PITCH: M3, Newlands, Cape Town, 7700, South Africa
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Big Issue vendor Joseph Klink longs to be at his pitch and interact with his valued customers. We spoke to him halfway through the national lockdown.
Words: Lungisa Mnqwazi Image by: Supplied
The last time Big Issue vendor Joseph Klink was away from his pitch in Hout Bay for any length of time was a few years ago when he was hospitalised due to an illness. Six weeks into the national lockdown instituted by President Cyril Ramaphosa, Joseph is trying to make the most of an unavoidable situation.
The 67-year-old father, grandfather and great-grandfather lives on his own in a retirement village in Bonteheuwel. While he is thankful for the protection of his own home, he misses his fellow vendors and customers. “I have never been away from my pitch and customers for this long; it was only when I was in hospital the last time. To be honest, it is quite boring being at home watching television the whole day. I feel that I have to work, that’s what the Bible teaches us,” he says.
If he had the opportunity, Joseph would return to his pitch in a heartbeat. However, he feels strongly that everyone should adhere to the government’s regulations to stay indoors during the lockdown. “It is tough being alone and without an income from selling magazines, but we must submit to the authorities and obey the laws of the country. Not being able to sell the magazine is a big financial loss, as I only have my pension, which is not much,” he says.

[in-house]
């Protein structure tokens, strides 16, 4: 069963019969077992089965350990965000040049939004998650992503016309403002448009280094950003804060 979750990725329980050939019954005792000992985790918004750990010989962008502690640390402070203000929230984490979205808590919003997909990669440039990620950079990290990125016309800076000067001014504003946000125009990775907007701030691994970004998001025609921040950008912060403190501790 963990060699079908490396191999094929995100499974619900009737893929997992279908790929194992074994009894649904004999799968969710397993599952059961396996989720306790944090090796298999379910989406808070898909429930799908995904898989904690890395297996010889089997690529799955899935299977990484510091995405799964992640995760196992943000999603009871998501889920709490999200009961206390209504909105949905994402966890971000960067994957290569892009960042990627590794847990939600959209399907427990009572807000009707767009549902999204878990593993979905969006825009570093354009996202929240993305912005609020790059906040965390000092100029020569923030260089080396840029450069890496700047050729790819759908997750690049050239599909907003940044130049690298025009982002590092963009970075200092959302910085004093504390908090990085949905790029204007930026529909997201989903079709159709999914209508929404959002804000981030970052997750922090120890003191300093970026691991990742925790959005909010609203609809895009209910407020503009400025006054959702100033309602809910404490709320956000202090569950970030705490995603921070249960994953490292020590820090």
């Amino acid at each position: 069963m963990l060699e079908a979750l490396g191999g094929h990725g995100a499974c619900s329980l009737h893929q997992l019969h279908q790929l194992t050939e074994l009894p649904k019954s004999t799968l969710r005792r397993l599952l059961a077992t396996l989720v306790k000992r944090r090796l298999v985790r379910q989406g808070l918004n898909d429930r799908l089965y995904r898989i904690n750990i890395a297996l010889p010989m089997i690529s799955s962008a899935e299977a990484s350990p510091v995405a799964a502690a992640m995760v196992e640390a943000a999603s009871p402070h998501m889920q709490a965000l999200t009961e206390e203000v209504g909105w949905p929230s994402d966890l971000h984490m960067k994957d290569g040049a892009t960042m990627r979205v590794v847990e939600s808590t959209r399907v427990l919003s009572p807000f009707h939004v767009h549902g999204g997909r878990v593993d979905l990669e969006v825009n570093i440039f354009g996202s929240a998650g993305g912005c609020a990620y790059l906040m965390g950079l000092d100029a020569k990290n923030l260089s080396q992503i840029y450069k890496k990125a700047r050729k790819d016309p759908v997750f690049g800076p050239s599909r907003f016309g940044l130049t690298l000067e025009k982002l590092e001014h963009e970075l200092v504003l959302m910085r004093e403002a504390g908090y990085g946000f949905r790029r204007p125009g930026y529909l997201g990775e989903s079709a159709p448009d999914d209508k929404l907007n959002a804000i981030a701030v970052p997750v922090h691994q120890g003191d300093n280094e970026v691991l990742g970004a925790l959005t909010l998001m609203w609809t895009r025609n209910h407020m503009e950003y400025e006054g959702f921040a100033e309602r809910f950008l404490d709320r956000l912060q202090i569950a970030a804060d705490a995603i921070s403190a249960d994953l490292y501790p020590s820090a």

As The Big Issue’s longest-selling vendor (he has been at his pitch for 23 years), Joseph has forged a special relationship with his customers. “They will always enquire about my health and wish me well. My customers also know that they can trust me and that I am a man of integrity. If someone hands me R205, thinking it’s R25, I will always let them know. They appreciate this about me,” he says.
In the meantime, Joseph stays motivated through his daily prayers, listening to gospel music on his radio and staying in touch with his nine children, 23 grandchildren and four great-grandchildren. “They call me regularly to hear how I’m doing and I’m always delighted to speak to them. Just the other day, one of my great- grandchildren reminded me to buy him some instant noodles. Hearing their voices makes my day,” he adds.
Encouraging his fellow vendors to stay indoors, Joseph says it’s important that everyone takes care so that they can all return to their pitches when the lockdown comes to an end. “We are all part of one family and we need each other. I miss The Big Issue staff, too, and wish them well during this time.”
He also has a message for his customers. “Submit to the authorities and follow the lockdown regulations. Continue to trust in God and pray that He will give us the strength to overcome the virus during this time. We need to care for one another, especially the children in our communities,” he says.
Asked how his customers can support him during the lockdown, Joseph concludes, “The most important thing I need from them is their continued love. Yes, my supplies are running low, but I am trusting that God will get me through this.”